Leaco Enterprises, Inc. v. General Elec. Co., 737 F. Supp. 605 (D. Or. 1990)

US District Court for the District of Oregon - 737 F. Supp. 605 (D. Or. 1990)
May 7, 1990

737 F. Supp. 605 (1990)

LEACO ENTERPRISES, INC., an Oregon corporation, dba Leaco Electric Co., an assumed business name, Plaintiff,
v.
GENERAL ELECTRIC CO., a New York corporation, Defendant.

Civ. No. 87-1026-JU.

United States District Court, D. Oregon.

May 7, 1990.

*606 Charles Paulson, Carl G. Kiss, Portland, Or., for plaintiff.

David P. Templeton, Laura Van Harlingen Potter, Douglas C. MacCourt, Martin, Bischoff, Templeton, Ericsson & Langslet, Portland, Or., for defendant.

 
OPINION

FRYE, District Judge:

The matter before the court is the objections of plaintiff, Leaco Enterprises, Inc. (Leaco), to the Findings and Recommendation of the Honorable George E. Juba, United States Magistrate, dated December 13, 1989. Judge Juba recommends to this court that the motion for summary judgment (# 116) of defendant, General Electric Co. (GE), be granted in its entirety. Leaco alleges three claims against GE: 1) the intentional interference with contract; 2) the intentional interference with prospective business relations; and 3) the violation of section 1 of the Sherman Anti-Trust Act, 15 U.S.C. § 1.

 
UNDISPUTED FACTS

Leaco is an Oregon corporation located in The Dalles, Oregon. Leaco is in the business of electrical contracting, i.e., performing electrical services for residential and commercial sites. The shares of Leaco are owned by Laurel and Wayne Lease. Leaco qualifies as a small, woman-owned business in a labor surplus area under the regulations of the Small Business Administration (SBA).

*607 GE owns 91.9% of the shares of Canadian General Electric (CGE). In 1983, GE transferred its hydroelectric turbine manufacturing equipment and technology to CGE. Since that time, GE has purchased hydroelectric turbine equipment from CGE, and CGE has used the installation services of GE when CGE has had contracts for hydroelectric work in the United States.

On June 3, 1985, CGE was awarded a contract by the United States Army Corps of Engineers, under which CGE was to act as the prime contractor on a project to refurbish hydroelectric generators at the John Day Dam. On June 13, 1985, personnel of CGE and GE met to discuss the working arrangement between the two corporations in general and with respect to the project at the John Day Dam. After that meeting, Edward Feuerstein of GE and Merritt Gordon of CGE disagreed regarding the extent of the consensus, if any, which was reached at the meeting and whether they had reached any agreement with respect to the project at the John Day Dam. Throughout July, 1985, the senior managers of GE and CGE continued to dispute whether GE or CGE would be responsible for the installation work for the project at the John Day Dam.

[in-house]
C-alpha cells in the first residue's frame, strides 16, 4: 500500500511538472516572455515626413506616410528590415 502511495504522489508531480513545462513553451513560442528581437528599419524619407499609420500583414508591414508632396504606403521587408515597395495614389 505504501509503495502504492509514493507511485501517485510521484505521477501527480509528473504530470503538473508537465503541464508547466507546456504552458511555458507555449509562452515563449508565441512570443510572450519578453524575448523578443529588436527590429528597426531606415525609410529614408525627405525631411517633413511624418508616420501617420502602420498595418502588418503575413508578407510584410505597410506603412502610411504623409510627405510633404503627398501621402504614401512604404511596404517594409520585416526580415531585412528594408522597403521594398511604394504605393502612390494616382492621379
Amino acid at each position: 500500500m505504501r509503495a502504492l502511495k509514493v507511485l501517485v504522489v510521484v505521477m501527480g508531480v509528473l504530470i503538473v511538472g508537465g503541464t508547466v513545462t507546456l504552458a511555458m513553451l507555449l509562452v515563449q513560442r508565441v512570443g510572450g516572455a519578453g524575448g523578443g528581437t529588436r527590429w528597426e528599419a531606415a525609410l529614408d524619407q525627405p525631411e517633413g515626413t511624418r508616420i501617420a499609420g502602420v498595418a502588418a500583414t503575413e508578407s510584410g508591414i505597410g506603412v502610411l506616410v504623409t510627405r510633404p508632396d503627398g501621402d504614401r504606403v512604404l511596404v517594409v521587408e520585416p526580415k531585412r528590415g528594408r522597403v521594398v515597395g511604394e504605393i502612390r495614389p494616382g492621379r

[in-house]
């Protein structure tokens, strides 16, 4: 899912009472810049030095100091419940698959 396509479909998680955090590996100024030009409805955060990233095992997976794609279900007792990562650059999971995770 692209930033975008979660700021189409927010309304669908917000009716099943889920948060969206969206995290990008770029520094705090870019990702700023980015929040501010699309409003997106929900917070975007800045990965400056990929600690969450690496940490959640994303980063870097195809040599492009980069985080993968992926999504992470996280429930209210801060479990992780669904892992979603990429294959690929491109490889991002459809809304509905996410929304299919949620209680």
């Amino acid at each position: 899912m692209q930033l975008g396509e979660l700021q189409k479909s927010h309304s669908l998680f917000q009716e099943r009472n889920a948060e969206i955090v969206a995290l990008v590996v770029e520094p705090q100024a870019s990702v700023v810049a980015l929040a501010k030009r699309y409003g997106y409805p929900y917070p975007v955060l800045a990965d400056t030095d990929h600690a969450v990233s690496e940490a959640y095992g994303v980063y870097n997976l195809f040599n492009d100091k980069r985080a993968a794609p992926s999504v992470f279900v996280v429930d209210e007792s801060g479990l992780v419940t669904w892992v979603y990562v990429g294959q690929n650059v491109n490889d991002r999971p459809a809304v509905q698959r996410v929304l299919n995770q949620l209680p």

On July 22, 1985, Bill Corp, a manager for CGE went to The Dalles, Oregon to find a labor broker for the project at the John Day Dam. Corp contacted Leaco, which submitted proposals to Corp on July 24, 1985. On August 1, 1985, Corp called Leaco to advise Leaco 1) that it had been selected as a subcontractor for the project at the John Day Dam; 2) that CGE "accepted Leaco's Proposal # 1 with a few clarifications and modifications as discussed via phone;" and 3) that a purchase order with the "Terms of Reference" would be issued on August 6, 1985.

On August 6, 1985, Corp sent a letter to Leaco which listed terms of the proposal accepted by CGE. The letter concluded:

 
I believe the above represents our 1 August 1985 discussion. Would you reply by return mail your agreement and acceptance of these terms which will form the basis of our agreement.
 
This agreement may be cancelled by either party for any reason with thirty days written notice. All costs incurred or accrued to that point would then become payable. No penalties would be applied or considered from either party.

Exhibit 30 to Defendant's Motion for Summary Judgment.

Meanwhile, also on August 6, 1985, John A. Urquhart, Senior Vice President of GE, telephoned William R.C. Blundell, Chairman of the Board and CEO of CGE. Neither man was aware that CGE might have entered into a contract with Leaco, or that Leaco was a small, woman-owned business located in an area with a surplus of labor. Urquhart instructed Blundell to have his managers resolve their differences with the managers of GE regarding the contract for the project at the John Day Dam, stating that the installation work should be done by GE. Blundell agreed to follow Urquhart's instructions.

On August 13, 1985, Leaco received Corp's letter of August 6, 1985.

On August 16, 1985, Corp and Al Driediger of CGE, and Feuerstein, Welton Francis and Dick Dickens of GE met at the airport in Toronto, Canada. The employees of GE informed the employees of CGE that the installation work for the project at the John Day Dam was to be done by GE. Corp then informed the employees of GE that he had already sent a purchase order to Leaco. Corp then called Leaco to cancel GE's contract with Leaco. Later that day, Laurel Lease from Leaco sent Corp a letter advising Corp that Corp's letter of August 6, 1985 correctly stated the terms of the agreement, and that Leaco accepted the terms. Lease backdated the letter to August 14, 1985.